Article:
The Sept. 18 editorial “School lunch food fight,” and the Sept. 14 Focus feature “Feds defend school lunches as some object” rightly call attention to the importance of keeping higher nutrition standards for school lunches. However, the congressional review of the Child Nutrition Act also included vital guidelines for many child nutrition programs including the Summer Feeding programs.
Now that school is in session, it is easy to forget that many North Carolina schoolchildren, who depend on school breakfast and lunch programs, went without those meals during the summer. In North Carolina only 17 percent of the 800,000 children eligible for summer food service received a nutritious meal during the summer.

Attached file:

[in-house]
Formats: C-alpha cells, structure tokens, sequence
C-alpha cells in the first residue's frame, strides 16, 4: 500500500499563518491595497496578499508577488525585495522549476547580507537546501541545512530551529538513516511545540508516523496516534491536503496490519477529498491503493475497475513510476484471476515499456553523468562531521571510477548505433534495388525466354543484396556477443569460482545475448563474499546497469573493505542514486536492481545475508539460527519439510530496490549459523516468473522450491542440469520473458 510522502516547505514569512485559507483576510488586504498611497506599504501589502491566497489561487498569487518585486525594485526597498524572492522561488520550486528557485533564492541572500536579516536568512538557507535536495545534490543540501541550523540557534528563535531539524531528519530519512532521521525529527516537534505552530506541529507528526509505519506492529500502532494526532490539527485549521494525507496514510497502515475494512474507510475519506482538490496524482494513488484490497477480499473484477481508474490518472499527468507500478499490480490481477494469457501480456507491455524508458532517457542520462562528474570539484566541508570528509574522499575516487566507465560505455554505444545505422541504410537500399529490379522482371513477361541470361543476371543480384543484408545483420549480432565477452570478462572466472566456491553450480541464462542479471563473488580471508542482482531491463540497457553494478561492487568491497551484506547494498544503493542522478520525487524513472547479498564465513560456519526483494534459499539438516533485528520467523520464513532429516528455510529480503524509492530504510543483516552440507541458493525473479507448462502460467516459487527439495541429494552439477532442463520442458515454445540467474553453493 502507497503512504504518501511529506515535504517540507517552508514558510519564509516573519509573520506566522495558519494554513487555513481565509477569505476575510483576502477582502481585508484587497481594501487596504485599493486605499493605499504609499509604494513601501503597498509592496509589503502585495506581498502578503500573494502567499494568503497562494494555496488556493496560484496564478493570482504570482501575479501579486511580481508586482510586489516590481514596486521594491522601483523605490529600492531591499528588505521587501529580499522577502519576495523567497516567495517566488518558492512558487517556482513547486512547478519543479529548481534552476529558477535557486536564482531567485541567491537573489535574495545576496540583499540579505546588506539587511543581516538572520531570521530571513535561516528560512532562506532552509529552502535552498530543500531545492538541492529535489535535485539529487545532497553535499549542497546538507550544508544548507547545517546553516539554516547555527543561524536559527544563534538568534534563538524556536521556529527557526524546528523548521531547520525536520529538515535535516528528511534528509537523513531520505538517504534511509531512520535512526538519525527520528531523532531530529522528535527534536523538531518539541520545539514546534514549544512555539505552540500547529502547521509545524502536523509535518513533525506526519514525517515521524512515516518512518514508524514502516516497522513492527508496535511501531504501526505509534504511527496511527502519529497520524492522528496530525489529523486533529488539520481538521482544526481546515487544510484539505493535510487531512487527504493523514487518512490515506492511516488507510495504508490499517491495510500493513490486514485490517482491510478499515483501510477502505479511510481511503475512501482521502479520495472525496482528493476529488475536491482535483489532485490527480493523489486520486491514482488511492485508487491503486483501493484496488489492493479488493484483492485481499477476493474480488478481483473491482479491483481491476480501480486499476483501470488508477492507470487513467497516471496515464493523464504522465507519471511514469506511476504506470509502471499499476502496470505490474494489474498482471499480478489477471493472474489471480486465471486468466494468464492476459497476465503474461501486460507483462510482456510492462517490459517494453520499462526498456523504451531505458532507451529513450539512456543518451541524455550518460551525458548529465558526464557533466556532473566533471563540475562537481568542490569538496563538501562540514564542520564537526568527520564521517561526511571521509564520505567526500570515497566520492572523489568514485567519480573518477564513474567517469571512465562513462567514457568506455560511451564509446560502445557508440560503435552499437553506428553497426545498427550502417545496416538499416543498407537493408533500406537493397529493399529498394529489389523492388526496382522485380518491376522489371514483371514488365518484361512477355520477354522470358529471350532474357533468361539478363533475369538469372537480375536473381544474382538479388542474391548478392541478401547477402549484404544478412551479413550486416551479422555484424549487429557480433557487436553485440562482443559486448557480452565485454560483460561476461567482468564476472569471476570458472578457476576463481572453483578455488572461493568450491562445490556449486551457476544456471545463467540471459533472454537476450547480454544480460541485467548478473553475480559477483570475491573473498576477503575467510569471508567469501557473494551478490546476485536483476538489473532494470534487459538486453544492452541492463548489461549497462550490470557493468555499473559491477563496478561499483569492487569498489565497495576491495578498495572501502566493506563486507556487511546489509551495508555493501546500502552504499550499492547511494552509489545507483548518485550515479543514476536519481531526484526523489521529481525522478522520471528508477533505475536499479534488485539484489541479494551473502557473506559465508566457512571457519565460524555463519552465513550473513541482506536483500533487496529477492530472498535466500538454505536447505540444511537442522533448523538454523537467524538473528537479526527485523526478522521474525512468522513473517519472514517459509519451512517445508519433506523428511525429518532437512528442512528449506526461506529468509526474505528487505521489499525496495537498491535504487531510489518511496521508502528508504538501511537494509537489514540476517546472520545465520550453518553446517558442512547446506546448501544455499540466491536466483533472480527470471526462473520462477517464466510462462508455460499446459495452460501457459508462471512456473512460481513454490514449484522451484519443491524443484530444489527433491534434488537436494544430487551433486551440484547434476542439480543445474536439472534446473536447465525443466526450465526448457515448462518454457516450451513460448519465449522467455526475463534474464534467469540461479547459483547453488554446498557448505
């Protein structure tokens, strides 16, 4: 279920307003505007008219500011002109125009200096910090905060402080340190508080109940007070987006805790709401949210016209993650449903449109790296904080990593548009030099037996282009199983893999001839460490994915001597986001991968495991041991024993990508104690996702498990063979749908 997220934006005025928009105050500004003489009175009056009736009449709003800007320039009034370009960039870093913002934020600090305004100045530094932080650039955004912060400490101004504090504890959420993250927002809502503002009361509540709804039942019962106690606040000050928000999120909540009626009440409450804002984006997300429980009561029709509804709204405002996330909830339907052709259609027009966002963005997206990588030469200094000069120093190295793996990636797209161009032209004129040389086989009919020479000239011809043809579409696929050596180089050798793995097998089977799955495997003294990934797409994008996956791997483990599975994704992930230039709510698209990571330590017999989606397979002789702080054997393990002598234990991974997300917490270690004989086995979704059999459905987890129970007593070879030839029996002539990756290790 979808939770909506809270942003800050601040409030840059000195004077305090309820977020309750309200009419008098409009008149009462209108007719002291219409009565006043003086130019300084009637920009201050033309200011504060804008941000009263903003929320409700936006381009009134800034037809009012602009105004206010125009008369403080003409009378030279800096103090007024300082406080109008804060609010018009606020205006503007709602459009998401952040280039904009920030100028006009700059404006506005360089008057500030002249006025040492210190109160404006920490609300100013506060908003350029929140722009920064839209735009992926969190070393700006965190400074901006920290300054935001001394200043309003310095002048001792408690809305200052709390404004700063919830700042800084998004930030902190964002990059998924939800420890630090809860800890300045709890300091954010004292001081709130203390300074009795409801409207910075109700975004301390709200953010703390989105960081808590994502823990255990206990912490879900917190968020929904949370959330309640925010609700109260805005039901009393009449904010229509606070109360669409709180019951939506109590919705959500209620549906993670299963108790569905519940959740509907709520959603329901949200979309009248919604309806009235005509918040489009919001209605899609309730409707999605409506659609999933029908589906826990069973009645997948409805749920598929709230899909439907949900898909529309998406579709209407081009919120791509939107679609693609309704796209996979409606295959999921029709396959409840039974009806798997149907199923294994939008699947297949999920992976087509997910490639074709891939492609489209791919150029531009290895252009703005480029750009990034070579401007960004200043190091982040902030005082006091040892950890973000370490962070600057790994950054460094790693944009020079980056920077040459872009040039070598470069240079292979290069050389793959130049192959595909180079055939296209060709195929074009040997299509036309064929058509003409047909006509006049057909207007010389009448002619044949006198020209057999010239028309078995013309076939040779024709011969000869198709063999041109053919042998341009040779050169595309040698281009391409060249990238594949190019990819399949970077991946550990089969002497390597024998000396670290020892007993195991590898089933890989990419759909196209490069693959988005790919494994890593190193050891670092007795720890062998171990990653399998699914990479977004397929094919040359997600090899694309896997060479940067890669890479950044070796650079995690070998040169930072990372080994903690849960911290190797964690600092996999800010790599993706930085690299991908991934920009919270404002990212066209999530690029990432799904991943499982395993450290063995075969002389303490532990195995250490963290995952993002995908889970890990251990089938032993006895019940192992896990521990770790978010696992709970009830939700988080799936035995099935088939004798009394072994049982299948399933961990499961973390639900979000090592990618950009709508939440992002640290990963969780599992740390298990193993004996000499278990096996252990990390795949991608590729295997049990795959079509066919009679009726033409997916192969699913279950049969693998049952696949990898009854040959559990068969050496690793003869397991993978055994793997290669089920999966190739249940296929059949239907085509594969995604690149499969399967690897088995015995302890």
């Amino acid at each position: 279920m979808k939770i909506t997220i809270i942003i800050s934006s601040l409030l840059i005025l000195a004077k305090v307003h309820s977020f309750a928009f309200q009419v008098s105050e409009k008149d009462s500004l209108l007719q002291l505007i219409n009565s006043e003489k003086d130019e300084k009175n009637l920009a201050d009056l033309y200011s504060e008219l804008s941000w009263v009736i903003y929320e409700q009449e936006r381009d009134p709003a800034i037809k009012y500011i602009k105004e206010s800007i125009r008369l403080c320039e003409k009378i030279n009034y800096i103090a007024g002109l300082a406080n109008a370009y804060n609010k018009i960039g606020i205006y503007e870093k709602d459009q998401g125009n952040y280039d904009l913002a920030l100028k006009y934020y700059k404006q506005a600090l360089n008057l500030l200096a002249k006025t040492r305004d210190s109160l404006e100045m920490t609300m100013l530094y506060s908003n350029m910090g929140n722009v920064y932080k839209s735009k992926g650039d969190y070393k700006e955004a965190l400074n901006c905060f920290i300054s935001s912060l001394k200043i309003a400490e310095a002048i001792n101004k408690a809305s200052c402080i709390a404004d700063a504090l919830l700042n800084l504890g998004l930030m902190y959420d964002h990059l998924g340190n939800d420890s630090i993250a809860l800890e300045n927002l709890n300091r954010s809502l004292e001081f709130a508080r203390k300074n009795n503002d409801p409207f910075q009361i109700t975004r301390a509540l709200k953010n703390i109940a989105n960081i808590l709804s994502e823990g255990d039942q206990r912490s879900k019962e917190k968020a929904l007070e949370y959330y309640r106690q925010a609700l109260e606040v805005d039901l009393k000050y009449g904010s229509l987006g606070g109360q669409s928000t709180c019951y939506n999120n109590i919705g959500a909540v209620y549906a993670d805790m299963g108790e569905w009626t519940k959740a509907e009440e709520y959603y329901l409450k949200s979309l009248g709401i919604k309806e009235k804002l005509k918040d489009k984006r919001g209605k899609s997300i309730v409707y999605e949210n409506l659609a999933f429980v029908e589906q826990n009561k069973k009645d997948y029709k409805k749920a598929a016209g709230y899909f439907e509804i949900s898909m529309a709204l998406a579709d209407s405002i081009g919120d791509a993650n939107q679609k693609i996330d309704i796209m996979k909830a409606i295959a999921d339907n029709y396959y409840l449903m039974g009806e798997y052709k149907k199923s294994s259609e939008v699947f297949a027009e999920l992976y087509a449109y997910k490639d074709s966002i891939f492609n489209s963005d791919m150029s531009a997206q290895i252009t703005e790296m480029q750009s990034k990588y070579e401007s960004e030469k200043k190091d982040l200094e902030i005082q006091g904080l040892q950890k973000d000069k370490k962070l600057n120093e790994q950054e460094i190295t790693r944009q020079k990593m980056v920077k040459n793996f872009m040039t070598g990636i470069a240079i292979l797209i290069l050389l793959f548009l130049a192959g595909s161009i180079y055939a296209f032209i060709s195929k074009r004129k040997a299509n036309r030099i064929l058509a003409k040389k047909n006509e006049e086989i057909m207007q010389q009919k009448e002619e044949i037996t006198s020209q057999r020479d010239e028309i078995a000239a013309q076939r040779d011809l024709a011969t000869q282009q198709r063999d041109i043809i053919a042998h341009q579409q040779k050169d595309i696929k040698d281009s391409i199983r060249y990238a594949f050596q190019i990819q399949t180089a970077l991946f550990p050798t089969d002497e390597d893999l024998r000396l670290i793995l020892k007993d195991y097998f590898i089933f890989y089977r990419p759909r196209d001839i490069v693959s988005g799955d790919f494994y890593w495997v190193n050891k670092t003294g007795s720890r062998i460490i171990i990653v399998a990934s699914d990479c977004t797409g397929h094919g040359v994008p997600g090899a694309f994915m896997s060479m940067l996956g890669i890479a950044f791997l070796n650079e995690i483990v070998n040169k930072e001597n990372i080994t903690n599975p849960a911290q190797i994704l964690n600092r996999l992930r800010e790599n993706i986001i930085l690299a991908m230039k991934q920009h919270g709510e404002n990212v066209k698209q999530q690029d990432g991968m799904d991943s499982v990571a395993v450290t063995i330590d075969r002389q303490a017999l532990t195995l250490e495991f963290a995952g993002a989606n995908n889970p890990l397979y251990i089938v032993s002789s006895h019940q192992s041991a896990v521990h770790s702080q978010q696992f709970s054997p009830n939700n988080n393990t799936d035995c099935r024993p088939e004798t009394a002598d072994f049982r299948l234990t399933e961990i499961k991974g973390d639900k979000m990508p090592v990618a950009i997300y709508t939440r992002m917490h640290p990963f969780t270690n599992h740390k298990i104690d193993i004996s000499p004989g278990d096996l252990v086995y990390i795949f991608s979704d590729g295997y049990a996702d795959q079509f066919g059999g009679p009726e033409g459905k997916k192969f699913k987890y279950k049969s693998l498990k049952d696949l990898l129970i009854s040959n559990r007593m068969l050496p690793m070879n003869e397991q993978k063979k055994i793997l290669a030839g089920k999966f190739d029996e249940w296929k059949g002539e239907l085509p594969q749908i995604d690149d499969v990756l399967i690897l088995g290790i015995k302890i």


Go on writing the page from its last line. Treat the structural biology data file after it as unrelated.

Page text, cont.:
As many as 75 percent of the people we serve through our food bank network report purchasing inexpensive, unhealthy food to make ends meet. This forced compromise in eating choices means that many low-income children actually put on weight in the summer.
Streamlining regulations for summer and after school meals would allow the private sector to reach and feed more children. Congress also should create a summer EBT program to help families buy food when school is out.
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Feeding children healthy food is of high importance. Making sure they are able to eat at all deserves just as much effort.
Executive Director, N.C. Association of Feeding America Food Banks